In Communication, Employment

Practical tips on how to manage performance issues

A common issue that I advise small charities on is disappointing performance of an employee during probation.

The manager’s reaction to this is varied.  A common approach is to hope that things will get better and hold out for an improvement with little intervention from the line manager.

Sadly, this approach is rarely successful.  The employee may have no idea of the concerns about their performance or may be struggling with:

  • insufficient training or support
  • too much support/direction affecting their confidence and ability to do the job
  • health or personal issues affecting their ability to deliver in their role

Often the employee may not disclose these issues to their employer and struggle on.

Here are some of my practical tips for managing a performance issue more effectively during the probation period:

  • Carry out an induction process with the employee when they join your charity so that the employee understands their role, your expectations, and how the role fits in with others
  • Agree some SMART (Specific, Measurable, Achievable, Relevant, Timed) objectives that you want the employee to achieve in their probationary period – maybe short, medium and long terms goals
  • Monitor the employee’s progress and achievement of these goals and set regular review meetings to discuss how everything is going so that any issues are addressed as soon as possible
  • An important point – act as soon as you observe an issue around the employee’s performance or behaviour
  • When discussing performance or behaviour issues with an employee, a good approach is to start the conversation by asking the employee an open question like “how are you finding the role?” or “What challenges are you having in the role?” This gives you an opportunity to listen to the employee and may give you useful lead-ins to discuss some of the concerns that you have.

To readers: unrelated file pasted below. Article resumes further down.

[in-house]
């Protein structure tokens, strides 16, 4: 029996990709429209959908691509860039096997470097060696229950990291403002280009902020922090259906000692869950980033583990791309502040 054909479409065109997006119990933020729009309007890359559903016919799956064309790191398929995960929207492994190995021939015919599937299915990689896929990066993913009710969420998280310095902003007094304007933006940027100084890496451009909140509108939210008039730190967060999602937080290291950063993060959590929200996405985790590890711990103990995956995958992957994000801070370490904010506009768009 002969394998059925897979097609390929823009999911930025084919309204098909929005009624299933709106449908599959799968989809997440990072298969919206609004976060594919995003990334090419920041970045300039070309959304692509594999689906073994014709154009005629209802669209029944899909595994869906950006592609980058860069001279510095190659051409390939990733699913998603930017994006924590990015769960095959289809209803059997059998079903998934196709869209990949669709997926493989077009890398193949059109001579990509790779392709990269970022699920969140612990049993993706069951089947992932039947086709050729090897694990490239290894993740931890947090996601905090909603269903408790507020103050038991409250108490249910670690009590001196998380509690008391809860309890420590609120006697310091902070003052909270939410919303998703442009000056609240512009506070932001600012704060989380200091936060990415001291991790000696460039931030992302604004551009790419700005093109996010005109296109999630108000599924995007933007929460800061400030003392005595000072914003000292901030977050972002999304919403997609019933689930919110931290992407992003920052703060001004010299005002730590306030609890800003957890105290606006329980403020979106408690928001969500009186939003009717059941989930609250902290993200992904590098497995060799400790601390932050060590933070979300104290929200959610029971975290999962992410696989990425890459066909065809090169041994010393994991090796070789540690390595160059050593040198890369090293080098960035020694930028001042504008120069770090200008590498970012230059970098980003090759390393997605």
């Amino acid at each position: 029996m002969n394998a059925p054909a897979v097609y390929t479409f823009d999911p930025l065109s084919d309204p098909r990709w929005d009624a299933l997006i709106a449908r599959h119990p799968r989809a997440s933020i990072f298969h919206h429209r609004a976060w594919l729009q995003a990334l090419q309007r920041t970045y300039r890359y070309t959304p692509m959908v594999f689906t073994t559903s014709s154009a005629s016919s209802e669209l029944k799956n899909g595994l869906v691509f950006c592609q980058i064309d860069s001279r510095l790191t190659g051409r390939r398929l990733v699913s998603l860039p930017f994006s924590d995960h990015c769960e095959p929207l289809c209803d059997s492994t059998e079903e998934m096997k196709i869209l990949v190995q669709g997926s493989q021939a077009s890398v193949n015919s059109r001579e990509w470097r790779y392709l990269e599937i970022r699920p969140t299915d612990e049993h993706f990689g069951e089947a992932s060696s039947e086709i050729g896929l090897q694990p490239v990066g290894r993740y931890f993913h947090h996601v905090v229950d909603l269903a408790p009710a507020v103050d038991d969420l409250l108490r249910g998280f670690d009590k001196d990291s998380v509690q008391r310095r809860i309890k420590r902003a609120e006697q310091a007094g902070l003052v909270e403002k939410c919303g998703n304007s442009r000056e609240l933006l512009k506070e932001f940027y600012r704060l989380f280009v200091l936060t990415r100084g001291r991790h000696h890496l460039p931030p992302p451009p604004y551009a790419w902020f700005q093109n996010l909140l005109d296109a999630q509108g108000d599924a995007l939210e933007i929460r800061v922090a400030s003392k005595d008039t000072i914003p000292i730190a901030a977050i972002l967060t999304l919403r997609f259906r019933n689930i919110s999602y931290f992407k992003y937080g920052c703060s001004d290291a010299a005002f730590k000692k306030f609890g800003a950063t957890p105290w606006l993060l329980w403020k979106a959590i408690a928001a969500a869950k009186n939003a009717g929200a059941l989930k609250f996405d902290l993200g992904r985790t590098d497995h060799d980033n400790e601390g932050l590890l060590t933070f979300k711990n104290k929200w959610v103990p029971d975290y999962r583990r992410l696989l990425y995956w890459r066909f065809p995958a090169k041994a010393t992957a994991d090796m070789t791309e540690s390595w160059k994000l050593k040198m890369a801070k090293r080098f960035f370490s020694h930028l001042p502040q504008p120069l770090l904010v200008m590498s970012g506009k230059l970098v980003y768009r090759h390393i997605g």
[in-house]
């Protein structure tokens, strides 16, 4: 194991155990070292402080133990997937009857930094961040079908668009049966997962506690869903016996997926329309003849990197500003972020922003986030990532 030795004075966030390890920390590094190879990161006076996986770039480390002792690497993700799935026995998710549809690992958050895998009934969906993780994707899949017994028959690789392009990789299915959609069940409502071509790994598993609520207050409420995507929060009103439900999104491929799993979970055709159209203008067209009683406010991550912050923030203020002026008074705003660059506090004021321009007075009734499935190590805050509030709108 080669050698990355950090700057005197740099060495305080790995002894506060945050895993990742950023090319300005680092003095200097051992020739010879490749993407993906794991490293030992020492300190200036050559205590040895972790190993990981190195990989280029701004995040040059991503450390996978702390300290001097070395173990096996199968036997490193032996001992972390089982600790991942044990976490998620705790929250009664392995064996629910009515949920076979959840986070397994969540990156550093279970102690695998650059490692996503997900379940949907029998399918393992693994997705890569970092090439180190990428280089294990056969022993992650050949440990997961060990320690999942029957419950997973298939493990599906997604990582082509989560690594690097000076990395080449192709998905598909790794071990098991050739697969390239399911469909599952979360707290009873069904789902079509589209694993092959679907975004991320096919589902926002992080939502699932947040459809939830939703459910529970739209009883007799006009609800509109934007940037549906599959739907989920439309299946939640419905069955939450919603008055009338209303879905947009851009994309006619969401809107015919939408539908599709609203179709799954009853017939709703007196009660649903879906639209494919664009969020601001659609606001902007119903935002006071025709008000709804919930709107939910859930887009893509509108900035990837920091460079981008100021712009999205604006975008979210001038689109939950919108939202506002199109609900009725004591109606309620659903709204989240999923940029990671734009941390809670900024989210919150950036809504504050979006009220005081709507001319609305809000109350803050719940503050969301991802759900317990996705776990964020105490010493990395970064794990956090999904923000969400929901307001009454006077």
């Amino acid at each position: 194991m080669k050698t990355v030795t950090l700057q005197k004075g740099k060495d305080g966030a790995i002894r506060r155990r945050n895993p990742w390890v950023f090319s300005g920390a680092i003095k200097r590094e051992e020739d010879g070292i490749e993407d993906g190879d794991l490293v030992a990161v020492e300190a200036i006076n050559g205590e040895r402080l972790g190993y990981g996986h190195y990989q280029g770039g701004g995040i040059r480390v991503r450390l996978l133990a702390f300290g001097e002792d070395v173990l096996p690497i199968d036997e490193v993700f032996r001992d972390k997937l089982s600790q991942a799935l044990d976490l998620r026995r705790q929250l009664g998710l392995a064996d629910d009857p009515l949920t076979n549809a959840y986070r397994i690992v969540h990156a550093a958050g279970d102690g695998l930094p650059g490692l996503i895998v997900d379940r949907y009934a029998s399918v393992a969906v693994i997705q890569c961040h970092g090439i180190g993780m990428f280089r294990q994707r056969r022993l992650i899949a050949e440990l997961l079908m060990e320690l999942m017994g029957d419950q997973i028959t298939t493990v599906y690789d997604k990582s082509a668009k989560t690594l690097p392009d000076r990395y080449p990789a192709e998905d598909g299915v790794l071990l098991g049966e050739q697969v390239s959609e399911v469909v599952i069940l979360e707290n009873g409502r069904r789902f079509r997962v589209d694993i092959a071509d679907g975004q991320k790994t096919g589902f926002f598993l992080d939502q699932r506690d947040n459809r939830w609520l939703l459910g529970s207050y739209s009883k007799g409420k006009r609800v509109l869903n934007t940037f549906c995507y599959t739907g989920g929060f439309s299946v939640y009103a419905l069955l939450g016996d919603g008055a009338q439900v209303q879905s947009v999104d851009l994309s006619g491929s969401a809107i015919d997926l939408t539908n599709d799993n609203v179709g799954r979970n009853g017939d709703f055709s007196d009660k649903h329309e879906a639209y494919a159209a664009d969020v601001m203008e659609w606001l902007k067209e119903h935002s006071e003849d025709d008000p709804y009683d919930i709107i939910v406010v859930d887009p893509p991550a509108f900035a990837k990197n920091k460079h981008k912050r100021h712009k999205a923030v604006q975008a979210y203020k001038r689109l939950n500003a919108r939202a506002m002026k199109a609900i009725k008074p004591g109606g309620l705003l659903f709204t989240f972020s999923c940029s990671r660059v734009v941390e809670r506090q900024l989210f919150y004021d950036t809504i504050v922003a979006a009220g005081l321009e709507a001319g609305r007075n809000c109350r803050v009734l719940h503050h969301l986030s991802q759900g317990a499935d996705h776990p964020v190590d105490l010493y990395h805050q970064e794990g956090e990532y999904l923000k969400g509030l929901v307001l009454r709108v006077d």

• When discussing your concerns focus on the evidence that you have – use specific examples rather than generalised statements about the employee’s performance or behaviour.
  • You will need to consider options to help the employee to improve. For example,  offer further support, direction and training, set more specific SMART objectives, listen to the employee’s suggestions which will help them achieve the performance you want, extend the probation period to give the employee more opportunity to show that they can meet the requirements of the role.
  • Keep file notes of all conversations about performance. This will provide useful information and evidence if you need to escalate the issue or consider possible termination of employment as a result of poor performance.

Case study example:

A small charity CEO had performance issues with a new employee in probation.  The employee was committed to the charity and its mission and undertaking aspects of the role very well.  However a key part of the role was not being achieved by the employee.  The CEO came to me for advice.

We discussed the advantages of extending the probationary period for a further defined time to give the employee the support and the opportunity to achieve progress in the areas where they had not made any progress to date.

The CEO approached me near the end of the extended probation period with continued concerns that the employee had not made any progress on the objectives set.  The CEO had a dilemma as the employee was performing really well in some areas, but not in key areas of the role.  As a result, the CEO could not justify the employee being confirmed in the role.

We discussed the approach to take in a 1:1 meeting with the employee.  Key points were:

  • to have notes of what the CEO wanted to discuss and examples of concerns in performance and how they linked back to the requirements of the role
  • to start the meeting asking the employee how they believe they were doing in the role

What happened next? 

The employee when asked how everything was going admitted that they had not made progress in the key areas and it was because they did not feel comfortable tackling those aspects of the role.  However the employee indicated they enjoyed other aspects of the role which the CEO acknowledged they excelled at.  The employee then went on unprompted to give a number of options for the CEO to consider:

  1. The employee would resign immediately
  2. The employee would work until the end of the probation period and then leave
  3. The appointment end immediately and a new part-time role (fixed term contract) be set up focused on the employee’s strengths

This was an unexpected turn of events which led the CEO to consider all options with the employee.


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